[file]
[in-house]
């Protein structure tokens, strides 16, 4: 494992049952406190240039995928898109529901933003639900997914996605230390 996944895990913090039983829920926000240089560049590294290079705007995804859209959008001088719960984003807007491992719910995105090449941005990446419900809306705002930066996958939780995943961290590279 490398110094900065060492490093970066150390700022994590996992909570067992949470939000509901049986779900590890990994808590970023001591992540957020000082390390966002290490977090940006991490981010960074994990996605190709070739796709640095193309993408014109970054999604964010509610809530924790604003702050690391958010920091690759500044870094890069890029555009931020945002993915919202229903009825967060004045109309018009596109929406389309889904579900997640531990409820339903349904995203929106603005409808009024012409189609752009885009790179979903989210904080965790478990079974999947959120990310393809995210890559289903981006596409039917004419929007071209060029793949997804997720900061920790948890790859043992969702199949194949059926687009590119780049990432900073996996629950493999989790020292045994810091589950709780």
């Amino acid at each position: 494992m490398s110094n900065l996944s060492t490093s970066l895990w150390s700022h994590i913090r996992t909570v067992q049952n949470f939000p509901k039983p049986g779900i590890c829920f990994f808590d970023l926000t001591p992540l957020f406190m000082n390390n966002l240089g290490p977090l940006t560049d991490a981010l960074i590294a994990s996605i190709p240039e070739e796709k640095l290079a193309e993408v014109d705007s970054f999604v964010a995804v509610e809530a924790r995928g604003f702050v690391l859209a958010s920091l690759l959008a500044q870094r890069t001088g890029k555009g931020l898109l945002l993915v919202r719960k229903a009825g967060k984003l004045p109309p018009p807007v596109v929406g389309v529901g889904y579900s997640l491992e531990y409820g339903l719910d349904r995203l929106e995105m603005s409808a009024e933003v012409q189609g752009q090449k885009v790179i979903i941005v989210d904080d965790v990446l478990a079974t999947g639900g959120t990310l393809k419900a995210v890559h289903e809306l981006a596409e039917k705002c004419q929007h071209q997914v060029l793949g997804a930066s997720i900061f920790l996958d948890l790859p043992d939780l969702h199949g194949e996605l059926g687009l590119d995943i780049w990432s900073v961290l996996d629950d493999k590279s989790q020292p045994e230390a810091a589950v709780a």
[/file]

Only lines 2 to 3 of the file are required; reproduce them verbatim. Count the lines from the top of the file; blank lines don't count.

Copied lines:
């Protein structure tokens, strides 16, 4: 494992049952406190240039995928898109529901933003639900997914996605230390 996944895990913090039983829920926000240089560049590294290079705007995804859209959008001088719960984003807007491992719910995105090449941005990446419900809306705002930066996958939780995943961290590279 490398110094900065060492490093970066150390700022994590996992909570067992949470939000509901049986779900590890990994808590970023001591992540957020000082390390966002290490977090940006991490981010960074994990996605190709070739796709640095193309993408014109970054999604964010509610809530924790604003702050690391958010920091690759500044870094890069890029555009931020945002993915919202229903009825967060004045109309018009596109929406389309889904579900997640531990409820339903349904995203929106603005409808009024012409189609752009885009790179979903989210904080965790478990079974999947959120990310393809995210890559289903981006596409039917004419929007071209060029793949997804997720900061920790948890790859043992969702199949194949059926687009590119780049990432900073996996629950493999989790020292045994810091589950709780």
């Amino acid at each position: 494992m490398s110094n900065l996944s060492t490093s970066l895990w150390s700022h994590i913090r996992t909570v067992q049952n949470f939000p509901k039983p049986g779900i590890c829920f990994f808590d970023l926000t001591p992540l957020f406190m000082n390390n966002l240089g290490p977090l940006t560049d991490a981010l960074i590294a994990s996605i190709p240039e070739e796709k640095l290079a193309e993408v014109d705007s970054f999604v964010a995804v509610e809530a924790r995928g604003f702050v690391l859209a958010s920091l690759l959008a500044q870094r890069t001088g890029k555009g931020l898109l945002l993915v919202r719960k229903a009825g967060k984003l004045p109309p018009p807007v596109v929406g389309v529901g889904y579900s997640l491992e531990y409820g339903l719910d349904r995203l929106e995105m603005s409808a009024e933003v012409q189609g752009q090449k885009v790179i979903i941005v989210d904080d965790v990446l478990a079974t999947g639900g959120t990310l393809k419900a995210v890559h289903e809306l981006a596409e039917k705002c004419q929007h071209q997914v060029l793949g997804a930066s997720i900061f920790l996958d948890l790859p043992d939780l969702h199949g194949e996605l059926g687009l590119d995943i780049w990432s900073v961290l996996d629950d493999k590279s989790q020292p045994e230390a810091a589950v709780a």